"He's a great player, but he's also a selfish player. That's just how he is. I don't think he'll look at himself in the mirror and say, 'What am I not doing? What am I doing that's keeping us from winning?' Again, I'm not saying he's not a great player. He's a phenomenal player. He's just selfish. He likes the glamour and the big time. Why else would he have left Denver for New York? That Denver team he was on was better than New York. But he wanted the show and the glamour. It wasn't about winning…
" All the talk about where he'll go next year -- if he goes somewhere else, that puts more pressure on him to win. It's going to follow him. I don't know if he'll have the guts to leave. If he leaves, he better win wherever he goes."For him to win, he has to have the right team around him. But finding the right team for him is very hard. You really have to get five Tyson Chandlers -- guys that play like Chandler but play at the other four positions. You need guys who will cater to Melo, guys who don't need the ball, guys who don't care about shooting a lot, guys that can make spot-up jump shots. Those are the type of guys Melo needs because he's not looking to be a team player. He's going to be a gunner and just shoot. If you have those type of guys around him, maybe he can win it. But the way I see it, he might end up being 33 years old after he matures a little bit and on a team with a guy or two who's better than him, and then he'll win it…
" -- Eastern Conference team executive
"All the talk about where he'll go next year -- if he goes somewhere else, that puts more pressure on him to win. It's going to follow him. I don't know if he'll have the guts to leave. If he leaves, he better win wherever he goes. If he stays, he can get the most money from New York and then at some point, demand a trade if he has to.''
Western Conference executive No. 1
In short: Anthony can score, but can he win? This executive says Melo needs help.
"I actually think that, for whatever reason, Melo's always gotten a pass. At the end of the day, he's been in the league long enough where, if he was really a winner and about winning, he'd have figured it out by now. He's had enough time to do that now. He should be able to say, 'Ok, this is not working. I've got to figure it out. I've got to take it upon myself as a superstar to try something else. Try to be a facilitator, make plays for other guys, or like Kobe and LeBron, get some stops. Every team I'm on is bad defensively, let me make more of a commitment defensively.' If he was really about winning, there's more he could do…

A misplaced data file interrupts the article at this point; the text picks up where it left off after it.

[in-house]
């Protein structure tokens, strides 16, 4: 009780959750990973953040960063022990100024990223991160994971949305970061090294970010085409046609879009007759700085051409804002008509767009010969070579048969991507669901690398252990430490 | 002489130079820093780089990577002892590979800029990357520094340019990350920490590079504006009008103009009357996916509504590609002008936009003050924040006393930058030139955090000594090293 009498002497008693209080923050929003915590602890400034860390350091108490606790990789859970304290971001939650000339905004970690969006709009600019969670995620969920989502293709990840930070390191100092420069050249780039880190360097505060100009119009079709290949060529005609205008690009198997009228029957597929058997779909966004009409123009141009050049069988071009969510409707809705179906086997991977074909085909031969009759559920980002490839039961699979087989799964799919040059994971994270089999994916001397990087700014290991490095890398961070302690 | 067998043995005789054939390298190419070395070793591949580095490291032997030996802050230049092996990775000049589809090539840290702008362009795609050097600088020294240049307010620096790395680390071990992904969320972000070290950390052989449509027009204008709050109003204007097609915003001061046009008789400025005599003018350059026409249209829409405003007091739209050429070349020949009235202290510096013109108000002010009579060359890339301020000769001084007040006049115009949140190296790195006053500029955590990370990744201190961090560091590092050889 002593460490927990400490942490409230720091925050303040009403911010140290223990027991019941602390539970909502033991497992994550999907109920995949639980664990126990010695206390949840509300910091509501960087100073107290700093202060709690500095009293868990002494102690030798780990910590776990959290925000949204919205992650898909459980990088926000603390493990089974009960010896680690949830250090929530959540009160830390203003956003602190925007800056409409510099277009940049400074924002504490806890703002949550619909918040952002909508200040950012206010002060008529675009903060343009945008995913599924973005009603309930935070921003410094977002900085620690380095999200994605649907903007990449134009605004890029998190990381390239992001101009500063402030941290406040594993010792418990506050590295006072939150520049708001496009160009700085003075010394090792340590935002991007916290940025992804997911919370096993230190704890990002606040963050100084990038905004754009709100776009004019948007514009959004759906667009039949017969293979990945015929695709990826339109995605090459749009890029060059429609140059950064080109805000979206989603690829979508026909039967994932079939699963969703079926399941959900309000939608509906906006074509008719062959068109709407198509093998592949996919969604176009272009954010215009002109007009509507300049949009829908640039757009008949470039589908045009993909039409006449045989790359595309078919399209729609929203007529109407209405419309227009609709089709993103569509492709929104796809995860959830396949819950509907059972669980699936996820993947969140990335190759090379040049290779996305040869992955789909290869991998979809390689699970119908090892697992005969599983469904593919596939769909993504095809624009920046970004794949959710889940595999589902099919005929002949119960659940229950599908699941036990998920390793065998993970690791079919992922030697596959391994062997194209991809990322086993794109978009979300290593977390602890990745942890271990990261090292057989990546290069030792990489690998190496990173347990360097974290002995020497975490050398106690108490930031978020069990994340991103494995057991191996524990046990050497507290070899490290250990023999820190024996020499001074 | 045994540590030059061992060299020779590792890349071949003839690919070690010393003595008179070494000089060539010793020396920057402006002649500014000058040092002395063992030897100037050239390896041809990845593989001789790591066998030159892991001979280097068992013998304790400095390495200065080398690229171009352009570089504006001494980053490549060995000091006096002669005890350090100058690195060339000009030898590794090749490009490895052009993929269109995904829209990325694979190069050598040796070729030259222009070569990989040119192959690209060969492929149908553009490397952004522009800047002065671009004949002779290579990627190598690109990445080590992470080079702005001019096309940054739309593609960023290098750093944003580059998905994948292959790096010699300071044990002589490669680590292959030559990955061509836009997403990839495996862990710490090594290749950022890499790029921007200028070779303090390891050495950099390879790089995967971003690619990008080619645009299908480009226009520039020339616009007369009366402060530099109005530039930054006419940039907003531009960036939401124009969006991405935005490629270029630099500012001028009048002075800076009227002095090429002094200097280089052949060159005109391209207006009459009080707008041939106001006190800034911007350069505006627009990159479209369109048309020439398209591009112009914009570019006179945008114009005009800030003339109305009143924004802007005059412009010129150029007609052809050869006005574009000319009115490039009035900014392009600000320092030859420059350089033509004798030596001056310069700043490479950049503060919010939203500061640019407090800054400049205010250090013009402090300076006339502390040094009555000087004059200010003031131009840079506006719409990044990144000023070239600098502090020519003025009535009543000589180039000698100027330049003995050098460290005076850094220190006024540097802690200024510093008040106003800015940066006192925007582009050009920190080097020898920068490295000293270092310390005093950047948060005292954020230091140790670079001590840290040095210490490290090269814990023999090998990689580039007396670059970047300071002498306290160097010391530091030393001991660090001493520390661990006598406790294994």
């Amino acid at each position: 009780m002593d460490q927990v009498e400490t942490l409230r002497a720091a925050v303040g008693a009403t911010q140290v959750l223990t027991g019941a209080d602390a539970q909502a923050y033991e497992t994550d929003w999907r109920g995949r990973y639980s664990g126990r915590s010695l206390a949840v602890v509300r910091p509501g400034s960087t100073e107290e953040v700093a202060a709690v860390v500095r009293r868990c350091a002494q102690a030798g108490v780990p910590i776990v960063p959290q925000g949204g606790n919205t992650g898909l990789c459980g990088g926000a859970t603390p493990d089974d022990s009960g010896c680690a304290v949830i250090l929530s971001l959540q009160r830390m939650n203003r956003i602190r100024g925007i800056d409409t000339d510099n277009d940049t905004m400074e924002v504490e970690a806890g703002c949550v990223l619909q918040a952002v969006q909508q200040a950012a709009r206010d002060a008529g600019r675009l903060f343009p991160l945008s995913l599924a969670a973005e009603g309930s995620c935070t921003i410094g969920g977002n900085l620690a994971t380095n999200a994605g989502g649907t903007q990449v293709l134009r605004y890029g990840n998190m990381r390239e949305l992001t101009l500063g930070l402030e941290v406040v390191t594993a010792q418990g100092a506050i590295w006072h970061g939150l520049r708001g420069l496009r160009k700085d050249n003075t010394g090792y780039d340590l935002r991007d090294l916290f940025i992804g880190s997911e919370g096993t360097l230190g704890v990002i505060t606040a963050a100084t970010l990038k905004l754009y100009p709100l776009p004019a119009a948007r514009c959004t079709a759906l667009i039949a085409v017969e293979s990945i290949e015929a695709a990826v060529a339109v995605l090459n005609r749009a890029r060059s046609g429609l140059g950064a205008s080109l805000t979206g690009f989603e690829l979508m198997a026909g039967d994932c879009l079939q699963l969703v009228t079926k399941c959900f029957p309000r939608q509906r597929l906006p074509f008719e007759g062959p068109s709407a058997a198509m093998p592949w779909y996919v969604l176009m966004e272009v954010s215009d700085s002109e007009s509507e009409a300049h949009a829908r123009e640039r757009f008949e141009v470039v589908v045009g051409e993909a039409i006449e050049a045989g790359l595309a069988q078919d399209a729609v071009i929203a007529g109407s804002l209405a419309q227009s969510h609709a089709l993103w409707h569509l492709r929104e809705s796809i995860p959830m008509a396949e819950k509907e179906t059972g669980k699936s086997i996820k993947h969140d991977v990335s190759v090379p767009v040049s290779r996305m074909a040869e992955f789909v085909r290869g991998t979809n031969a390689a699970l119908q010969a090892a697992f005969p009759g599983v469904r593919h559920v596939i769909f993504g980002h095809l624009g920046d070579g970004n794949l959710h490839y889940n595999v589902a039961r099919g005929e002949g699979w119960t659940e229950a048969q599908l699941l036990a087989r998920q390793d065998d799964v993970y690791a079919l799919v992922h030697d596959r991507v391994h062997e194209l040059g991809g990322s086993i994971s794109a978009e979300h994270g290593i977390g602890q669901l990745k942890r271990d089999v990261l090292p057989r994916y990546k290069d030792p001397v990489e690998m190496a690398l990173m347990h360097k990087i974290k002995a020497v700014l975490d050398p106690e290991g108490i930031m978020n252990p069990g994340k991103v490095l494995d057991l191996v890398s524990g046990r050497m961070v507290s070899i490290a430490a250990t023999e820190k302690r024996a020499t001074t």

"Is he overrated? As a scorer, he's not overrated. He's a professional scorer. And as a winner -- that's what it's all about, right? -- he's not rated highly. I mean, this is his 11th season. It's time to win something. He went to the conference finals one time when [Only registered and activated users can see images. Click Here To Register...] was still good and they had some pieces around them. As a guy without some pieces around him, Melo doesn't get it done because he doesn't make anybody else better. He's going to play the way he plays, but the team's not going to have much success. I don't know if he can be the best player on a championship team. Yeah, he might lead the league in scoring but he's also up there in points allowed. If you're getting points on one end, you can't be giving up just as many on the other end. To win, Melo needs a team full of defenders -- dirty, grimy, tough guys. He needs a veteran point guard like Billups who can tell him what he needs to do and has the authority to back it up. He needs some shooters, too, because he's not going to change his game.''
Western Conference executive No. 2
In short: This executive offers a past player comparable to Anthony. But [Only registered and activated users can see images. Click Here To Register...] probably isn't the guy you want to be compared to.
"I love him as a player. I just don't think he's your alpha male. He can't be your No. 1 guy. He's kind of like [Only registered and activated users can see images. Click Here To Register...]. As the alpha male in Portland, Clyde never got over the top. But when he went to Houston and was the No. 2 guy to [Only registered and activated users can see images. Click Here To Register...], he won. Melo's too much about himself to be the No. 1 guy. He's not malicious in his approach or anything. He's just not about winning. He's about getting his, and doing it his way. I would love to have him as a second guy. But as your alpha male? He's not going to win anything like that. He's kind of like the 2013 version of Stephon Marbury. He's not as bad as Stephon, but he's got Steph tendencies.''
While they acknowledge his elite skills, these are some harsh words for Anthony. With him, there's no question that he can score and is a great player on his own. But as a team player, it looks like there remains plenty of questions.